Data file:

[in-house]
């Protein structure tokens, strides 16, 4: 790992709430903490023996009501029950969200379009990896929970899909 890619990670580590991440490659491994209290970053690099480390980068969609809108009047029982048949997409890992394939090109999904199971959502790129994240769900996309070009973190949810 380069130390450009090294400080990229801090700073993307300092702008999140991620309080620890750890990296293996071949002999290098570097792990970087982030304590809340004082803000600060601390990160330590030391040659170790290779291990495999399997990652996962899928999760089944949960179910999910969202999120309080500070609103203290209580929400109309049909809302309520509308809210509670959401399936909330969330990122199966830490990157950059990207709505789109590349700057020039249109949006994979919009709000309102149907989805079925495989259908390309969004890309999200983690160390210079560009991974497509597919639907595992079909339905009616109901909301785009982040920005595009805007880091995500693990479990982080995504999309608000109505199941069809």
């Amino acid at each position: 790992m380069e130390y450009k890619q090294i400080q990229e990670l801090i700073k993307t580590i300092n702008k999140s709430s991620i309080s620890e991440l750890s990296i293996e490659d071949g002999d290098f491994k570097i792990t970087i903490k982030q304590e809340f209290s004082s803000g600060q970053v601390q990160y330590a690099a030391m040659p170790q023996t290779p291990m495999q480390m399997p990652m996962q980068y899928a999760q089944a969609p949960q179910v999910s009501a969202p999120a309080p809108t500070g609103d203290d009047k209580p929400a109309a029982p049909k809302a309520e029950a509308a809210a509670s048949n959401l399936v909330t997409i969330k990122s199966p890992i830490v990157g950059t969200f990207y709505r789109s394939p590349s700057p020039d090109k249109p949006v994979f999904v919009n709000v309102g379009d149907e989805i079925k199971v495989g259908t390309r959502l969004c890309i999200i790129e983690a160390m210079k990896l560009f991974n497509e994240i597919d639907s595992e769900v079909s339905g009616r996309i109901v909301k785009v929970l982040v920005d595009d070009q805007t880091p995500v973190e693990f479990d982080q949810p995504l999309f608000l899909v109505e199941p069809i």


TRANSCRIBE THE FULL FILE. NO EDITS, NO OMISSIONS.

[in-house]
């Protein structure tokens, strides 16, 4: 790992709430903490023996009501029950969200379009990896929970899909 890619990670580590991440490659491994209290970053690099480390980068969609809108009047029982048949997409890992394939090109999904199971959502790129994240769900996309070009973190949810 380069130390450009090294400080990229801090700073993307300092702008999140991620309080620890750890990296293996071949002999290098570097792990970087982030304590809340004082803000600060601390990160330590030391040659170790290779291990495999399997990652996962899928999760089944949960179910999910969202999120309080500070609103203290209580929400109309049909809302309520509308809210509670959401399936909330969330990122199966830490990157950059990207709505789109590349700057020039249109949006994979919009709000309102149907989805079925495989259908390309969004890309999200983690160390210079560009991974497509597919639907595992079909339905009616109901909301785009982040920005595009805007880091995500693990479990982080995504999309608000109505199941069809």
């Amino acid at each position: 790992m380069e130390y450009k890619q090294i400080q990229e990670l801090i700073k993307t580590i300092n702008k999140s709430s991620i309080s620890e991440l750890s990296i293996e490659d071949g002999d290098f491994k570097i792990t970087i903490k982030q304590e809340f209290s004082s803000g600060q970053v601390q990160y330590a690099a030391m040659p170790q023996t290779p291990m495999q480390m399997p990652m996962q980068y899928a999760q089944a969609p949960q179910v999910s009501a969202p999120a309080p809108t500070g609103d203290d009047k209580p929400a109309a029982p049909k809302a309520e029950a509308a809210a509670s048949n959401l399936v909330t997409i969330k990122s199966p890992i830490v990157g950059t969200f990207y709505r789109s394939p590349s700057p020039d090109k249109p949006v994979f999904v919009n709000v309102g379009d149907e989805i079925k199971v495989g259908t390309r959502l969004c890309i999200i790129e983690a160390m210079k990896l560009f991974n497509e994240i597919d639907s595992e769900v079909s339905g009616r996309i109901v909301k785009v929970l982040v920005d595009d070009q805007t880091p995500v973190e693990f479990d982080q949810p995504l999309f608000l899909v109505e199941p069809i």